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Recent Accident to My Son

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    Thanks for your comments.
    Wise decision on getting that M.A.

    Comment


      Actually, in most states you can be licensed as an MD (and practice) without a residency, as this is required for specialization. Physicians who did not do a residency are considered GPs (general practitioners). They must graduate from medical school, and take the national physician licensing exam. Specialists must, in addition, complete a residency (which varies from 2-8 years, depending on the specialty) that is accredited by the specialty board organization, and take their board certification exam. So for example, physiatrists do 3 years of residency in PM&R following their completion of medical school (at which time they obtain their MD license). Residents and fellows are already MDs. Most medical schools no longer have interns; they have replaced this title and role with first year residents. A fellowship is additional training after the residency is completed, and may be required for some specialties. For example, in order for a PM&R physician to sit for the SCI Medicine board exam now, they must complete both a specialty residency and board certification (usually PM&R) and then take a special SCI Fellowship of 1 additional year.

      (KLD)
      The SCI-Nurses are advanced practice nurses specializing in SCI/D care. They are available to answer questions, provide education, and make suggestions which you should always discuss with your physician/primary health care provider before implementing. Medical diagnosis is not provided, nor do the SCI-Nurses provide nursing or medical care through their responses on the CareCure forums.

      Comment


        Thanks SCI-Nurse clarifying this. The years of training that a doctor is required to complete is unbelievable. The general public should be educated about the difficulty and the years that a doctor has devoted to learning the profession. On the news we hear about the rogue doctor who have stolen Medicare money by cheating.

        Roger

        Comment


          Originally posted by SCI-Nurse View Post
          Actually, in most states you can be licensed as an MD (and practice) without a residency, as this is required for specialization. Physicians who did not do a residency are considered GPs (general practitioners). They must graduate from medical school, and take the national physician licensing exam. Specialists must, in addition, complete a residency (which varies from 2-8 years, depending on the specialty) that is accredited by the specialty board organization, and take their board certification exam. So for example, physiatrists do 3 years of residency in PM&R following their completion of medical school (at which time they obtain their MD license). Residents and fellows are already MDs. Most medical schools no longer have interns; they have replaced this title and role with first year residents. A fellowship is additional training after the residency is completed, and may be required for some specialties. For example, in order for a PM&R physician to sit for the SCI Medicine board exam now, they must complete both a specialty residency and board certification (usually PM&R) and then take a special SCI Fellowship of 1 additional year.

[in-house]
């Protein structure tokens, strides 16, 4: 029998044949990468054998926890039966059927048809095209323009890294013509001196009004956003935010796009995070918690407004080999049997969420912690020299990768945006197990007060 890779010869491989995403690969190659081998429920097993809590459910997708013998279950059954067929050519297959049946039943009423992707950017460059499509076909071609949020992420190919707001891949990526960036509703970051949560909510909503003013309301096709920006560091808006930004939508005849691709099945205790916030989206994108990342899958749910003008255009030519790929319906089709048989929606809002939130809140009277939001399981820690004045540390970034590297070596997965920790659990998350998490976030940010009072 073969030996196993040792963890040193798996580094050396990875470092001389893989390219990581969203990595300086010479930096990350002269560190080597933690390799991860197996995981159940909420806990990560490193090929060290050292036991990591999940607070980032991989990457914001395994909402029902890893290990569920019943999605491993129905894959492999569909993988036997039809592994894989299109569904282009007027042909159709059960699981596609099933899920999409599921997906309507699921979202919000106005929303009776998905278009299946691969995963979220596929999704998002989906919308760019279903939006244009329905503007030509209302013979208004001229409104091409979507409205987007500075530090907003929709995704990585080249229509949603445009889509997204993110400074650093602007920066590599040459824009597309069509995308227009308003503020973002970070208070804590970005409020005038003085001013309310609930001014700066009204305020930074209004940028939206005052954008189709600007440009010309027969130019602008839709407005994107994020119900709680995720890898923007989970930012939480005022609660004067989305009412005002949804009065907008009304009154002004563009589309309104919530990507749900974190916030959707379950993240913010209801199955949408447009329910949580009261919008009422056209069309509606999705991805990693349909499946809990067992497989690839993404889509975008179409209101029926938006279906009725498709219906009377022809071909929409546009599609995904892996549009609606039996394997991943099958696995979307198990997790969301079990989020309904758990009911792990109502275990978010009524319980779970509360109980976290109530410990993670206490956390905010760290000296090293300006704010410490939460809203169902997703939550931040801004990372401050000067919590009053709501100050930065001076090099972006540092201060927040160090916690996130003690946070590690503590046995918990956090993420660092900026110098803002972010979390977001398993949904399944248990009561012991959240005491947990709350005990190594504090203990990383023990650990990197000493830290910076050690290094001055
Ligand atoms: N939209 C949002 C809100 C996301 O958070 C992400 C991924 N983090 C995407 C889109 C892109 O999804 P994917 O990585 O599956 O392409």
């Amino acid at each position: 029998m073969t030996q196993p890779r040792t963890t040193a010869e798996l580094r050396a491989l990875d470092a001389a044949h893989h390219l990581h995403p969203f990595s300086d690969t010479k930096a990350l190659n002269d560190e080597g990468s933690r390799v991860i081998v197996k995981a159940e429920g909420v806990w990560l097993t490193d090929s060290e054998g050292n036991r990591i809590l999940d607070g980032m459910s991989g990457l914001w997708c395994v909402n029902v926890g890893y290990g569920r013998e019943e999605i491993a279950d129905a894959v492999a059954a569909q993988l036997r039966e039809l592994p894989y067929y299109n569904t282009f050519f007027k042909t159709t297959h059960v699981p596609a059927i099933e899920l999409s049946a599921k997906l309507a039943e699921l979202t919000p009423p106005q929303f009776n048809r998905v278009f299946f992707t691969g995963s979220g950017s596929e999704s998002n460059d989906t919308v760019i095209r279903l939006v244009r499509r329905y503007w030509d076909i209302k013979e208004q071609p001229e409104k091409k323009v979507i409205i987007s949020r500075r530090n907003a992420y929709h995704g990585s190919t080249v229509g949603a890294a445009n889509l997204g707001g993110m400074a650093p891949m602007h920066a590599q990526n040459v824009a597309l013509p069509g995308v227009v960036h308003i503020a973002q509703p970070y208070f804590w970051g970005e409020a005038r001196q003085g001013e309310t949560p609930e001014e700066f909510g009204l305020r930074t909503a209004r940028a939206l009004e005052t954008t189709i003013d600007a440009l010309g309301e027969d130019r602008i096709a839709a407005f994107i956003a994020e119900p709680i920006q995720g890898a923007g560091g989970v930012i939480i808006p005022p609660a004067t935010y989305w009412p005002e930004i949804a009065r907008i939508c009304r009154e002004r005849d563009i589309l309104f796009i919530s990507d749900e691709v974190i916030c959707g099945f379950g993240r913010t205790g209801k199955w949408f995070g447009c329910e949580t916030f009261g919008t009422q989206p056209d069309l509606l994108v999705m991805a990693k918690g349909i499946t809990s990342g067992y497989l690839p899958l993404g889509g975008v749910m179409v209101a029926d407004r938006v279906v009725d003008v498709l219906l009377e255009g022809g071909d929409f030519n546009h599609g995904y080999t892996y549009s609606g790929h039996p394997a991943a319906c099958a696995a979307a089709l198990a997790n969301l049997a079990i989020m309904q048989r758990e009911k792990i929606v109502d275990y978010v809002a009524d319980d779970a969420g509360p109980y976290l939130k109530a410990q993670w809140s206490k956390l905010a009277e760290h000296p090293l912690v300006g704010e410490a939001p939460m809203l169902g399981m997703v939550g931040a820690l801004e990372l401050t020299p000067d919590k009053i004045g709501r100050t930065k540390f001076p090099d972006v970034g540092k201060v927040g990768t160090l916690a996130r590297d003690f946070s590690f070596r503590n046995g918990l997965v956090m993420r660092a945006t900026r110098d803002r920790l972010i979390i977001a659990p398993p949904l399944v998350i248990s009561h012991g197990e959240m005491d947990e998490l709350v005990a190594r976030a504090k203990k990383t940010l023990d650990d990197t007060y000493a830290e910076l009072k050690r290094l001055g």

(KLD)
          Sort of.

          Once you graduate medical school, you get the M.D. title or D.O. if you graduated from Osteopathic School.

          You then apply for a Post-Graduate Year 1 Internship in an American College of Graduate Medical Education accredited training program. The PGY-1 internship can be in General Medicine, Surgery, Psychiatry, Pediatrics etc. There are also Transitional Internships that provide a broader specialty exposure and more electives. For other specialties, its possible that you might do an internship at one hospital and a residency at another and not necessarily in the same state.

          Each year, on the 3rd Friday of March, the National Resident Matching Program holds a "match" for Internships and Residency Programs. If you love a program and they love you back, you both rank each other highly in hopes that you will match. If you don't get a match there's a secondary process that helps unmatched doctors find unfilled spots in internship and residency programs.

          With a completed Internship year and having passed all three US Medical Licensing Examination steps, you can apply for a state medical license. Once you have the state license, you can work in the medical profession and obtain permits to prescribe medications. But without residency training and specialty board certification, you'll have trouble obtaining hospital privileges and your access to insurance networks may be limited. Getting malpractice insurance may also be more difficult.

          The typical PM&R SCI Fellow will have had had one year of internship (usually in Medicine or Surgery) /PGY-1, three years of PM&R Residency/ PGY2-4 and a year of Fellowship/ PGY-5.
          Last edited by 2drwhofans; 16 Jul 2015, 10:20 PM.

          Comment